My posts on social media lately have focused on national and international issues related to COVID-19. I occasionally cruise through posts from my neighborhood's Facebook page and Nextdoor.com and just throw up my hands. The local "Karens" are condemning people for traveling, looking for offending groups of >3 people they can narc on to the local hotline, and calling for increased police patrols of the neighborhood, etc. The most fundamental of civil rights mean nothing to these people.
We are being careful in my household. We don't go out much. Fortunately, we have jobs that allow us to work from home. When we go out, we take precautions as recommended.
But the mostly upper middle class residents of my neighborhood and others—at least the ones who have time for social media—are worked up into such a lather about this that they've forgotten that there are important things about our society other than avoiding getting sick.
We will all have to live in this society after the pandemic has passed. On a national scale, we will have to live with the powers government obtains during this crisis. Whatever powers they take won't all be given back (see Robert Higgs' "ratchet effect" and his book Crisis and Leviathan). And whatever powers government obtains won't all be used to effectively fight a pandemic—they will end up being used for political purposes, as the "stimulus" act should have amply indicated. People in government are no less selfish, no more ethical in their conduct, than the rest of us. And they don't always know what is best.
Local information, often at the granular level of the household or individual, is vital but usually unavailable or ignored by officials in Washington, DC or a state capital. Even if totalitarianism is an effective way to fight a pandemic—and I'm certainly not persuaded that it is—can anyone reasonably suggest that people granted such power will nobly and promptly relinquish all that power when the crisis has passed? Despotisms have arisen out of a fearful population in a crisis calling for government to rescue them.
On a more local scale, we're all going to be neighbors when this is over. In this crisis, a neighborhood should be growing closer, chatting (from a 6 foot distance of course) with the people who live on our streets, picking up items from the grocery store for those whose risk of an outing is greater, or sharing a couple of extra rolls of TP. Instead, I'm seeing posts on Facebook calling for the arrest of kids in the neighborhood who dare to assemble in groups of more than 3. Unqualified shaming of people who don't "stay home" when we really have no idea what the personal situation is that might result in venturing out.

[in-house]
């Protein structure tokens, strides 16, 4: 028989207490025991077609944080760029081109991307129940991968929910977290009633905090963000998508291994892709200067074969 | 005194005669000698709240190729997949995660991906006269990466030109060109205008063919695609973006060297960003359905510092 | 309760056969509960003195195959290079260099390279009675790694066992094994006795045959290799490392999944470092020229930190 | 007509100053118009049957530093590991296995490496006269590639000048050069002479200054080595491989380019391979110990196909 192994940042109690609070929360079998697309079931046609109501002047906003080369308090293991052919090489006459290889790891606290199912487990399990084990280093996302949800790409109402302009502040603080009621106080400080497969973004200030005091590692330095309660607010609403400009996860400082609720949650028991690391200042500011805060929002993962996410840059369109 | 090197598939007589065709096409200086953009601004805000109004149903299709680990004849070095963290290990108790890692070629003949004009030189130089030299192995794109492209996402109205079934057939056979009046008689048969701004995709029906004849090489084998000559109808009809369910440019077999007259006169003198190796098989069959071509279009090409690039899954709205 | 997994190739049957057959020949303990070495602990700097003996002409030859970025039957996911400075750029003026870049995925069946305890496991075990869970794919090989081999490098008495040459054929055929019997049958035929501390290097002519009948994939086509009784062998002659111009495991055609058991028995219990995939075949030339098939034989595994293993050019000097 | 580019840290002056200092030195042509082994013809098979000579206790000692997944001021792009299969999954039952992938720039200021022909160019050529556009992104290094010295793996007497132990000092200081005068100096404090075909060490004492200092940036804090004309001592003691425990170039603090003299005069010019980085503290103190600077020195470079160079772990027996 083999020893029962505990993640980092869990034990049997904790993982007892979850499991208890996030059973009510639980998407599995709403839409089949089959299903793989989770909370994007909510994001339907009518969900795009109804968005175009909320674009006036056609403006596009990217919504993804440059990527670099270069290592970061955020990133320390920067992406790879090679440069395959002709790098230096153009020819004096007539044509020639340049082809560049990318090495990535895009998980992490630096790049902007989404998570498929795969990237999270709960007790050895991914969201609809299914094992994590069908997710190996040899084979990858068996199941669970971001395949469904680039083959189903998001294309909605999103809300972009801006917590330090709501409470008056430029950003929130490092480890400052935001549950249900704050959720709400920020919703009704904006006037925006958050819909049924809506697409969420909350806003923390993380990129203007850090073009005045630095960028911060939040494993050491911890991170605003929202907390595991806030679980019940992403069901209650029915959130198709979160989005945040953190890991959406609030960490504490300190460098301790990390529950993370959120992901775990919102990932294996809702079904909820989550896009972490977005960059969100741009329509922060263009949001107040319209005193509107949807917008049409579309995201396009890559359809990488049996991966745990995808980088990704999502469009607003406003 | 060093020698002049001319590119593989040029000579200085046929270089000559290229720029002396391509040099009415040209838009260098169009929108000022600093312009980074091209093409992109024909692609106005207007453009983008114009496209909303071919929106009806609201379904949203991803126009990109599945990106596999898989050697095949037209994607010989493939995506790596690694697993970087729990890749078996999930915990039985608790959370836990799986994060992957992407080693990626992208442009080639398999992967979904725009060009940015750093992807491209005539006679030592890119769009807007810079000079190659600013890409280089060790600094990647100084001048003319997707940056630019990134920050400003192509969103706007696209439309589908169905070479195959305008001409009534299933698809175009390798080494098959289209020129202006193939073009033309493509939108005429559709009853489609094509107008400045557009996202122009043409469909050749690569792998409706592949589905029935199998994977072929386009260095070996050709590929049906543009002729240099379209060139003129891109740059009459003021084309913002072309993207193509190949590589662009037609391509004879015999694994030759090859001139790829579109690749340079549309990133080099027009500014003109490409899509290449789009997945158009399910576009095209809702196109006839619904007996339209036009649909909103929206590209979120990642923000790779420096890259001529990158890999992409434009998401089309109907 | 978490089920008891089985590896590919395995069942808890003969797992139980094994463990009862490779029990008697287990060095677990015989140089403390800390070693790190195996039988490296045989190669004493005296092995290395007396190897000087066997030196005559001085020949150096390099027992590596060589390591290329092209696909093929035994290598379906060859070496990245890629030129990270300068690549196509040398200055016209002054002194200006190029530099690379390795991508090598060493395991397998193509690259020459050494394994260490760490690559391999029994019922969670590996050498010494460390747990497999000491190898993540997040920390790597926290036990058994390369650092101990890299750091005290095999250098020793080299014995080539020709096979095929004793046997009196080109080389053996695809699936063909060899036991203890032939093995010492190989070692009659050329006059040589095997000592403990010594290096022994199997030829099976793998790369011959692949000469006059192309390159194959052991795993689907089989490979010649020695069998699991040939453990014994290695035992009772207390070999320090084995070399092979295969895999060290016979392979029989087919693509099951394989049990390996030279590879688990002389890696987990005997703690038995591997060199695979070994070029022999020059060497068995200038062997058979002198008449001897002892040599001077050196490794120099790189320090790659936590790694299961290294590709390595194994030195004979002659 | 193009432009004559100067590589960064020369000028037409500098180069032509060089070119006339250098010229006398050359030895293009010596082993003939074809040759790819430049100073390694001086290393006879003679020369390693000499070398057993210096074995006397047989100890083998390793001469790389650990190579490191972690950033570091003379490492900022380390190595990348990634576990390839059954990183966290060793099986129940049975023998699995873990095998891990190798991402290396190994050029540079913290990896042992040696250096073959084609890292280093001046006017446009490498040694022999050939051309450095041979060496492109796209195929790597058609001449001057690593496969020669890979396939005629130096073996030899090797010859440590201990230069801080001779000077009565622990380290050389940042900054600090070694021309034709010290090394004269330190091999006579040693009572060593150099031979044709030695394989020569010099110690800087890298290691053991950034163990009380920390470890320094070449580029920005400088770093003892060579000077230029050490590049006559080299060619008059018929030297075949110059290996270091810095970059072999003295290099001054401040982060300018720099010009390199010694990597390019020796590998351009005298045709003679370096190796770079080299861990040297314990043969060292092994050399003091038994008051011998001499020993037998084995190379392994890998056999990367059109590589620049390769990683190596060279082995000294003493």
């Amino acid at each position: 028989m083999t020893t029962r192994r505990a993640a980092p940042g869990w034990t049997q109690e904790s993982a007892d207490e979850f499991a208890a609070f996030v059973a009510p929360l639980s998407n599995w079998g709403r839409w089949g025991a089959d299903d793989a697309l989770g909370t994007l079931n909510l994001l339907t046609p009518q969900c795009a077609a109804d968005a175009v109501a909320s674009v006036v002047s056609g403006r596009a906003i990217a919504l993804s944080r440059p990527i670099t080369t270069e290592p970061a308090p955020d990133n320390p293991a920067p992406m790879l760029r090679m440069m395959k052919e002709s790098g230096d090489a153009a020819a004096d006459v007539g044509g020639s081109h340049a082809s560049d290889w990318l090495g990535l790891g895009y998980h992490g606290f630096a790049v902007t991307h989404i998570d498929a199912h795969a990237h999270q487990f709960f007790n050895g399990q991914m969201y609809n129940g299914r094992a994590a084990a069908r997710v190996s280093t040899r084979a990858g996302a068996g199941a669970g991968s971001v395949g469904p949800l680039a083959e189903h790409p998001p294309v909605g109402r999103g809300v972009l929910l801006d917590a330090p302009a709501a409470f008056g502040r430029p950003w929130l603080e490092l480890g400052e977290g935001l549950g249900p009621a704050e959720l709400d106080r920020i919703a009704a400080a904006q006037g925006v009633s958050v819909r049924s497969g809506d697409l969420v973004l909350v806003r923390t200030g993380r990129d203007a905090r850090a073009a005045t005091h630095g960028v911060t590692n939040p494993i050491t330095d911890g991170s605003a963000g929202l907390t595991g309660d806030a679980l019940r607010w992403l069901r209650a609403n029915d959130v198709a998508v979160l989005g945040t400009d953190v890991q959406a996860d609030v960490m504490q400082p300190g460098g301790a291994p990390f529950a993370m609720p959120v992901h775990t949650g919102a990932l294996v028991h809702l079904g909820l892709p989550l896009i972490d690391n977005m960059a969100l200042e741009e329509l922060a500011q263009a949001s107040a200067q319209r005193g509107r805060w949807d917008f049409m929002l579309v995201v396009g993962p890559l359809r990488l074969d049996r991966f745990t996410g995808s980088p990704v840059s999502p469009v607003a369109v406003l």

Calls for draconian policies from government that would have warmed Stalin's heart and could severely impact neighbors. I'm not doing anything that would contravene current policy where I live. But I'm appalled at the instincts of some of my neighbors. The thought has already crossed my mind as I walk or run around my neighborhood—who among these people would inform on me if I appear to be doing something that doesn't comply with a government order? Will they knock on my door and share their concern (from a 6 foot distance) or just call the cops? (Is it paranoia if they already publicly stated a desire to have people arrested?) Or worse—a few days ago an 86 year old woman died in a NYC hospital after being shoved by another patient who didn't like how close the elderly woman was standing. Will violence increase?
We may have a long way to go before the restrictions on our activities begin to be loosened rather than tightened. Stress is building. Most of us are worried about getting sick, or having a family member get sick. Many households are struggling financially. Family members that don't get along well at the best of times are living together in a pressure cooker environment. Parents are trying to shepherd children through online schooling. Some employees are trying to adjust to working from home, and are worried about the future of their employers. People are already reaching a breaking point.
In the face of all this stress and anxiety, a commitment to civil and peaceful relationships with neighbors is even more important. Let's think before we condemn neighbors for not "social distancing" enough, and have polite conversations to persuade those who disagree. And let's refrain from calling on the social institution whose primary distinctive is the use of force to induce compliance. After calling the cops on our neighbor or our neighbor's kid—or advocating policies that render our neighbors jobless—we still have to live around each other.
We have an opportunity to build relationships with those around us who have perhaps been ignored for years. Let's not squander that opportunity by looking for chances to narc on each other. That means you, Karen.
Reprinted with permission from Mises.org.